Boruto and Shinki's road trip comes to an end this week in a satisfying yet underwhelming fashion. After safely delivering Shukaku to the Hidden Leaf, Shinki rushes back to the desert to give Boruto a much-needed hand with Urashiki, who quickly saw through the boys' ruse. Although the duo initially seems to be outmatched, Boruto's Jougan soon activates, enabling our heroes to predict their opponent's movements. Enraged, Urashiki vows to kill both boys, but before he can make good on this threat, Sasuke appears on the scene, facilitating Urashiki's hasty retreat. Days later, Boruto is discharged from the hospital and is dismayed to discover that Shinki is already preparing to return to the Hidden Sand. Just as Shinki and Gaara are about to board their train, Boruto arrives at the station and chastises Shinki, whom he now considers a friend, for leaving without saying goodbye. However, he assures his new comrade that they will spend a lot more time together the next time he visits.
While there aren't a lot of surprises in this week's climax, the arc has done a decent job of setting up the boys to earn their victory, so their triumph over Urashiki feels particularly satisfying. Although their individual approaches to missions continue to be at odds, Boruto and Shinki are finally able to understand each other a little better and work effectively as a team. Not only do they manage to transport Shukaku to the Hidden Leaf, they also give the series' most powerful antagonist a genuine run for his money. Since the boys are still genin, it makes sense that they would not be able to permanently put Urashiki out of commission, but they still manage to drive him to the brink.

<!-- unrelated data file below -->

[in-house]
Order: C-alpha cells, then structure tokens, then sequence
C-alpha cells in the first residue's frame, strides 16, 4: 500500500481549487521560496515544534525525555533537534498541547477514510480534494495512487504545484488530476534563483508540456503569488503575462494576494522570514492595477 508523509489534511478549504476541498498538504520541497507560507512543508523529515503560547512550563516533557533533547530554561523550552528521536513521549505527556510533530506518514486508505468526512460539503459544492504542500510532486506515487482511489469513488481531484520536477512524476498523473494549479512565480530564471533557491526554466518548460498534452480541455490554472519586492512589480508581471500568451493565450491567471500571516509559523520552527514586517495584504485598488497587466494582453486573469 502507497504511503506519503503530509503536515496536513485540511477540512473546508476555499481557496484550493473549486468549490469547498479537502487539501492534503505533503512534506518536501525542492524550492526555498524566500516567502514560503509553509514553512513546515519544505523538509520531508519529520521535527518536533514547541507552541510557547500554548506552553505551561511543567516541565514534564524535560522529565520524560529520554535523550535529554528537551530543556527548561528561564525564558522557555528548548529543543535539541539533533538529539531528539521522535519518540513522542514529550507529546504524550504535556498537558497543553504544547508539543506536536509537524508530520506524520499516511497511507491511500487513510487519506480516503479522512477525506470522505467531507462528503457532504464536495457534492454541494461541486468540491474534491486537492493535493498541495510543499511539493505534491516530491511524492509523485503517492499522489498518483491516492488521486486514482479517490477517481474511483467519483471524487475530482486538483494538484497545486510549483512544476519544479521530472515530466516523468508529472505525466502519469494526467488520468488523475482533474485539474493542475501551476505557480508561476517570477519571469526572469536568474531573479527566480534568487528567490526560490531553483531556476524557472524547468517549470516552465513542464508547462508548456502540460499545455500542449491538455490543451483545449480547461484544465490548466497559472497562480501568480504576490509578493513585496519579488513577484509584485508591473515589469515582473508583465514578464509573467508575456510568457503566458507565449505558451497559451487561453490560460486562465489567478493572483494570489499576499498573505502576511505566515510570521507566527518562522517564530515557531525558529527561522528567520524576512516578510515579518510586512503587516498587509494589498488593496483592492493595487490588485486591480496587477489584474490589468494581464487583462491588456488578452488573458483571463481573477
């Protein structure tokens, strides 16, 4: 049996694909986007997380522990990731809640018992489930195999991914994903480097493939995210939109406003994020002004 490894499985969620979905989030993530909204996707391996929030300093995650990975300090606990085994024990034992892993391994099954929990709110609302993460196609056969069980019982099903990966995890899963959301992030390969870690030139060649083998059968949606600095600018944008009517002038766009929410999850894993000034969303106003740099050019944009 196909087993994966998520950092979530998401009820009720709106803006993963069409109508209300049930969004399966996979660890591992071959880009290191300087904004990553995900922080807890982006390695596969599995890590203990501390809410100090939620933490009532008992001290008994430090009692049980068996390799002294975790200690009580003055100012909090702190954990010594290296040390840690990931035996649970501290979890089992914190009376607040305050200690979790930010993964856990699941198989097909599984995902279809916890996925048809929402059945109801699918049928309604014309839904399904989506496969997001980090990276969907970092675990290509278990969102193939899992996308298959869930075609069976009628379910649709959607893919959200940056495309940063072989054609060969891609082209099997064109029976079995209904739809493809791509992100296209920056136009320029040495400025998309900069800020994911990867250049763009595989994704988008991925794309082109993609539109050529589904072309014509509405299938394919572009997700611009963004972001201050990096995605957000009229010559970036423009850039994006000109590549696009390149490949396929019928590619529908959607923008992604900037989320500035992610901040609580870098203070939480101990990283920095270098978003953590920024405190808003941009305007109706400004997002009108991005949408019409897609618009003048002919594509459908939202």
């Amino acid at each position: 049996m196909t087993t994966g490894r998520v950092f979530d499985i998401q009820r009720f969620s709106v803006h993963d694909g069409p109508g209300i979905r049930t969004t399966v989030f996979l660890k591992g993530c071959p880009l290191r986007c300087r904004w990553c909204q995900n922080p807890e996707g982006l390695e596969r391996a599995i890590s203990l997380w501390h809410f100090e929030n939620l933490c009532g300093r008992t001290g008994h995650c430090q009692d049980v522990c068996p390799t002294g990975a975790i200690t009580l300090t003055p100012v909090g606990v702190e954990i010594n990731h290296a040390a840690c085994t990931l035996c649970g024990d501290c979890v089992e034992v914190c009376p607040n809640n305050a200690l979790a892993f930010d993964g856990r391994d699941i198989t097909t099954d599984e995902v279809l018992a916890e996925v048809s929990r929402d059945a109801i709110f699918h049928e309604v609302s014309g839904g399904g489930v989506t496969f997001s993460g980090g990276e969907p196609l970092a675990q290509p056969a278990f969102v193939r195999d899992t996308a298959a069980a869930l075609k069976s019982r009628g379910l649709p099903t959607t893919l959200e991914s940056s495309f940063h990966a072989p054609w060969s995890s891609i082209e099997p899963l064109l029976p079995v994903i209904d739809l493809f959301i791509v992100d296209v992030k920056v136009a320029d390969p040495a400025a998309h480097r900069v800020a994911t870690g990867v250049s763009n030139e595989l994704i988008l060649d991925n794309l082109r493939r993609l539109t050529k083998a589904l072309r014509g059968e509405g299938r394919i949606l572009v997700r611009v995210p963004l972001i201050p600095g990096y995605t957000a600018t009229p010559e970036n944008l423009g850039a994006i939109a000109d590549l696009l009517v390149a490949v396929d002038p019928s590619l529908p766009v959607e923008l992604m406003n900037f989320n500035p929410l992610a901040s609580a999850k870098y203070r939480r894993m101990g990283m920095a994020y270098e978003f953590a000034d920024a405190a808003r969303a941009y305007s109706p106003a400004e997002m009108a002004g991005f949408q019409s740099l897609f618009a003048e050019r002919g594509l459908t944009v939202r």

Of course, this is not to say that Boruto and Shinki are now bosom buddies. In a moment that feels both earned and true-to-character, Shinki cracks a little smile after Boruto calls him a friend and bids him farewell, but the two have a long way to go before their friendship is on the same level as their fathers '. Still, considering the stunt Boruto pulled during the chunin exams, the fact that Shinki is willing to give him a chance speaks volumes. (Boruto offering Shinki a formal apology for his chunin exam antics would also have been satisfying, albeit slightly out of character.)
While there was a fair amount of meandering and wheel-spinning, Boruto's latest adventure wasn't without merit. There were a number of fun action sequences — most notably Boruto and Shinki's showdown with Urashiki — and characters we haven't checked in with in a while got to enjoy some time in the limelight. Boruto or Naruto developing an uneasy friendship with someone who appears to be their polar opposite isn't exactly the most original ground for this franchise but since it's essentially baked into the Naruto-verse's DNA, this formula seems destined to be repeated. With dynamic action, rivals united against a common foe, and a sprinkling of character progression, this arc manages to stick the landing despite its bumpy start.
Boruto: Naruto Next Generations is currently streaming on
Amy is an author who has loved anime for over two decades.